P. SHUT, shut the door, good John! fatigued I said, Tie up the knocker, say I'm sick, I'm dead.


Ver. 1. Shut, shut the door, good John!] John Searl, his old and faithful servant, whom he has remembered, under that character, in his will: of whose fidelity, Dodsley, from his own observation, used to mention many pleasing instances. His wife was living at Eccleshall, 1783, ninety years old, and knew many anecdotes of Pope.-Warton.

Ver. 1. Shut, shut the door,] This abrupt exordium is animated and dramatic. Our poet, wearied with the impertinence and slander of a multitude of mean scribblers that attacked him, suddenly breaks out with this spirited complaint of the ill-usage he had sustained. This piece was published in the year 1734, in the form of an Epistle to Dr. Arbuthnot. It is now given as a Dialogue, in which a very small share, indeed, is allotted to his friend. Arbuthnot was a man of consummate probity, integrity, and sweetness of temper; he had infinitely more learning than Pope or Swift, and as much wit and humour as either of them. He was an excellent mathematician and physician, of which his letter on the Usefulness of Mathematical Learning, and his Treatise on Air and Aliment, are sufficient proofs. His tables of ancient coins, weights, and measures, are the work of a man intimately acquainted with ancient history and literature, and are enlivened with many curious and interesting particulars of the manners and ways of living of the ancients. The History of John Bull, the best parts of the Memoirs of Scriblerus, the Art of Political Lying, the Freeholder's Catechism, It cannot rain but it pours, &c. abound in strokes of the most exquisite humour. It is known that he gave numberless hints to Swift, and Pope, and Gay, of some of the most striking parts of their works. He was so neglectful of his writings that his children tore his manuscripts and made paper-kites of them. Few letters in the English language are so interesting, and contain such marks of Christian resignation and calmness of mind, as one that he wrote to Swift a little before his death, and is inserted in the third volume of Letters, 157. p. He frequently, and ably, and warmly, in many conversations, defended the cause of revelation against the attacks of Bolingbroke and Chesterfield.—Warton.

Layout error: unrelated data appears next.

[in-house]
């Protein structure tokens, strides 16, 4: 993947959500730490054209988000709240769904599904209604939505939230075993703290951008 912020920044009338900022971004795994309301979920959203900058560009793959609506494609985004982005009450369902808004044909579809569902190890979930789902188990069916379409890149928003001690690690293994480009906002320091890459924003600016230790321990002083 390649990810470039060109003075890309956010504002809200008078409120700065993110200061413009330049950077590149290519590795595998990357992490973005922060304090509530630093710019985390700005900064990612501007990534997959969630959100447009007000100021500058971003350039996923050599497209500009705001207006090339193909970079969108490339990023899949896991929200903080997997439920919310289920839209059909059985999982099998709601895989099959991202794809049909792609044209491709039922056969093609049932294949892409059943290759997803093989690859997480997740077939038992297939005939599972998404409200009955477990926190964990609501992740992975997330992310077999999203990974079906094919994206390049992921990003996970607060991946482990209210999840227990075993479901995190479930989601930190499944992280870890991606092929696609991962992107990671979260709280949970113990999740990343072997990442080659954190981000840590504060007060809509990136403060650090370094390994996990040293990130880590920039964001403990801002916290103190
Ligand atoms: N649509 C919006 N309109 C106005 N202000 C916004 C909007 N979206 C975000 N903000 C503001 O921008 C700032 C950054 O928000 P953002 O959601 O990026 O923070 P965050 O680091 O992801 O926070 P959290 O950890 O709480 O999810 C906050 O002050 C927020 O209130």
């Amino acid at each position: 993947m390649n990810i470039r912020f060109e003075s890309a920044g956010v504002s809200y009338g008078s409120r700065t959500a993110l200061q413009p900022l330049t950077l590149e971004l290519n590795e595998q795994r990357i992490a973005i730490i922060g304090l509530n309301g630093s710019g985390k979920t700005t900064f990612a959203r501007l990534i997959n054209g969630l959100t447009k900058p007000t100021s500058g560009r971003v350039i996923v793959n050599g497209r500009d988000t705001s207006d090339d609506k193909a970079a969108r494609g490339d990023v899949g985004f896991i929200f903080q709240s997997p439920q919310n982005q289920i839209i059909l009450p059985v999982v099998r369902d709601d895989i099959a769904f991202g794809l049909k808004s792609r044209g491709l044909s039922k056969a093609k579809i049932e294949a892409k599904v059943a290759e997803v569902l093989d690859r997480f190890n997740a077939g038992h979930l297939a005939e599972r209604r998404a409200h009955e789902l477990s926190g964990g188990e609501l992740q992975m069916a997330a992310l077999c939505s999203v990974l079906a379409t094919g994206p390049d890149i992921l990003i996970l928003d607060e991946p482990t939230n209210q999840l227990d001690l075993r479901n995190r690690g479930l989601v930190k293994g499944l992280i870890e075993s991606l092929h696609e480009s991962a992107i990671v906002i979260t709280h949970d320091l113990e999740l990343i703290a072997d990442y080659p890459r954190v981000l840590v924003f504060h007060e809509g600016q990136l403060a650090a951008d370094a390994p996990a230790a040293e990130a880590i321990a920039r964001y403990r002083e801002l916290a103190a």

The dog-star rages! nay, 'tis past a doubt,
All Bedlam or Parnassus is let out:

Fire in each eye and papers in each hand,

They rave, recite, and madden round the land.


What walls can guard me, or what shades can hide? They pierce my thickets, through my grot they glide, By land, by water, they renew the charge,

They stop the chariot and they board the barge. 10 No place is sacred, not the church is free,

Even Sunday shines no Sabbath-day to me:

Then from the Mint walks forth the man of rhyme,
Happy! to catch me, just at dinner-time.

Is there a parson much bemused in beer,
A maudlin poetess, a rhyming peer,

A clerk, foredoom'd his father's soul to cross,
Who pens a stanza, when he should engross?

Is there, who lock'd from ink and paper, scrawls


With desperate charcoal round his darken'd walls? 20 All fly to TWIT'NAM, and in humble strain

Apply to me to keep them mad or vain.

Arthur, whose giddy son neglects the laws,

Imputes to me and my damn'd works the cause:


Ver. 13. Mint] A place to which insolvent debtors retired, to enjoy an illegal protection, which they were there suffered to afford to one another, from the persecution of their creditors.—Warburton.

Ver. 15. Is there a parson] Some lines in this Epistle to Arbuthnot had been used in a letter to Thomson when he was in Italy, and transferred from him to Arbuthnot, which naturally displeased the former, though they lived always on terms of civility and friendship; and Pope earnestly exerted himself, and used all his interest to promote the success of Thomson's Agamemnon, and attended the first night of its being performed.-Warton.

Ver. 20. desperate charcoal] The idea is from Boileau's Art of Poetry "Charbonner les murailles."-Bowles.

Ver. 23. Arthur,] Arthur Moore, Esq.-Warburton.

After ver. 20 in the MS.


Is there a bard in durance? turn them free,

With all their brandish'd reams they run to me:
Is there a 'prentice, having seen two plays,
Who would do something in his sempstress' praise-